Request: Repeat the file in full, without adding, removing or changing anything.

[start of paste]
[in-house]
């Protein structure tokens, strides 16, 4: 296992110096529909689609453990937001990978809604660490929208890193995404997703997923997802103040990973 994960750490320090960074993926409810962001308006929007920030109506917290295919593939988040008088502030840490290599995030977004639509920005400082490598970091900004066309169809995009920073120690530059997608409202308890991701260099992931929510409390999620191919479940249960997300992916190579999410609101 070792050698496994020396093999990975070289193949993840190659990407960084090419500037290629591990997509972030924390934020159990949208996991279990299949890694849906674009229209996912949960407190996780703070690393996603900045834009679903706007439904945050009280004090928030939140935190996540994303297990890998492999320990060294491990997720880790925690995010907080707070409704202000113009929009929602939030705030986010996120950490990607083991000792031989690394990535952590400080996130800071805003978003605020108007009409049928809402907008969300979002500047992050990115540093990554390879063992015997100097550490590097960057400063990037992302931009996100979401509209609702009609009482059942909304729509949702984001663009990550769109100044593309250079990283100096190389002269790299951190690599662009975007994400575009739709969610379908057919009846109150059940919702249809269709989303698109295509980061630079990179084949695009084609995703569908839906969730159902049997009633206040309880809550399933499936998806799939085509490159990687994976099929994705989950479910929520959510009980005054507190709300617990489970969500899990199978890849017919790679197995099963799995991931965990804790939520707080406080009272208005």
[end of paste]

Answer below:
[in-house]
């Protein structure tokens, strides 16, 4: 296992110096529909689609453990937001990978809604660490929208890193995404997703997923997802103040990973 994960750490320090960074993926409810962001308006929007920030109506917290295919593939988040008088502030840490290599995030977004639509920005400082490598970091900004066309169809995009920073120690530059997608409202308890991701260099992931929510409390999620191919479940249960997300992916190579999410609101 070792050698496994020396093999990975070289193949993840190659990407960084090419500037290629591990997509972030924390934020159990949208996991279990299949890694849906674009229209996912949960407190996780703070690393996603900045834009679903706007439904945050009280004090928030939140935190996540994303297990890998492999320990060294491990997720880790925690995010907080707070409704202000113009929009929602939030705030986010996120950490990607083991000792031989690394990535952590400080996130800071805003978003605020108007009409049928809402907008969300979002500047992050990115540093990554390879063992015997100097550490590097960057400063990037992302931009996100979401509209609702009609009482059942909304729509949702984001663009990550769109100044593309250079990283100096190389002269790299951190690599662009975007994400575009739709969610379908057919009846109150059940919702249809269709989303698109295509980061630079990179084949695009084609995703569908839906969730159902049997009633206040309880809550399933499936998806799939085509490159990687994976099929994705989950479910929520959510009980005054507190709300617990489970969500899990199978890849017919790679197995099963799995991931965990804790939520707080406080009272208005």